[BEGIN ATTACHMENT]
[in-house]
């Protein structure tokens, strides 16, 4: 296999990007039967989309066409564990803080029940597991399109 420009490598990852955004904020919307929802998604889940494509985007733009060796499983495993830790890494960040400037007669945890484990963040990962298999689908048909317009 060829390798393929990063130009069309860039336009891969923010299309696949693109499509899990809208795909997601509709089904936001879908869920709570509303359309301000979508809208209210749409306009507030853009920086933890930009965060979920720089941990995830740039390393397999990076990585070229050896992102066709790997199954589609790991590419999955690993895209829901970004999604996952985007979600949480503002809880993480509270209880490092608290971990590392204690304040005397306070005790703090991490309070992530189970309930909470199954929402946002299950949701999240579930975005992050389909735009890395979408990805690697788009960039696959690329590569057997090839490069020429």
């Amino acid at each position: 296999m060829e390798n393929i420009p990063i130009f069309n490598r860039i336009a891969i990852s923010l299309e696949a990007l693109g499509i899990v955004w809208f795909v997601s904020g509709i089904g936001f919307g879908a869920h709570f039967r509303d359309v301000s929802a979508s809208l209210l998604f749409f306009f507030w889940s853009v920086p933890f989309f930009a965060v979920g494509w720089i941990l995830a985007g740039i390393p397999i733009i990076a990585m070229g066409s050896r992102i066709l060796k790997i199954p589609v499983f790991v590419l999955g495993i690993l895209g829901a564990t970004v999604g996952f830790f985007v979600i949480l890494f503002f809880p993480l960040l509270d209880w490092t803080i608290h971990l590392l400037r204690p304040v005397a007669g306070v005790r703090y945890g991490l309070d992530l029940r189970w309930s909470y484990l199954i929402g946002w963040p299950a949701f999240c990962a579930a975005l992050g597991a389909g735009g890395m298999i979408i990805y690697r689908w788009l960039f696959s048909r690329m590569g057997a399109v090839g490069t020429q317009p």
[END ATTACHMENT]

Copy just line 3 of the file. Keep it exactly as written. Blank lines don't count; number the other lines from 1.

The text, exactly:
């Amino acid at each position: 296999m060829e390798n393929i420009p990063i130009f069309n490598r860039i336009a891969i990852s923010l299309e696949a990007l693109g499509i899990v955004w809208f795909v997601s904020g509709i089904g936001f919307g879908a869920h709570f039967r509303d359309v301000s929802a979508s809208l209210l998604f749409f306009f507030w889940s853009v920086p933890f989309f930009a965060v979920g494509w720089i941990l995830a985007g740039i390393p397999i733009i990076a990585m070229g066409s050896r992102i066709l060796k790997i199954p589609v499983f790991v590419l999955g495993i690993l895209g829901a564990t970004v999604g996952f830790f985007v979600i949480l890494f503002f809880p993480l960040l509270d209880w490092t803080i608290h971990l590392l400037r204690p304040v005397a007669g306070v005790r703090y945890g991490l309070d992530l029940r189970w309930s909470y484990l199954i929402g946002w963040p299950a949701f999240c990962a579930a975005l992050g597991a389909g735009g890395m298999i979408i990805y690697r689908w788009l960039f696959s048909r690329m590569g057997a399109v090839g490069t020429q317009p």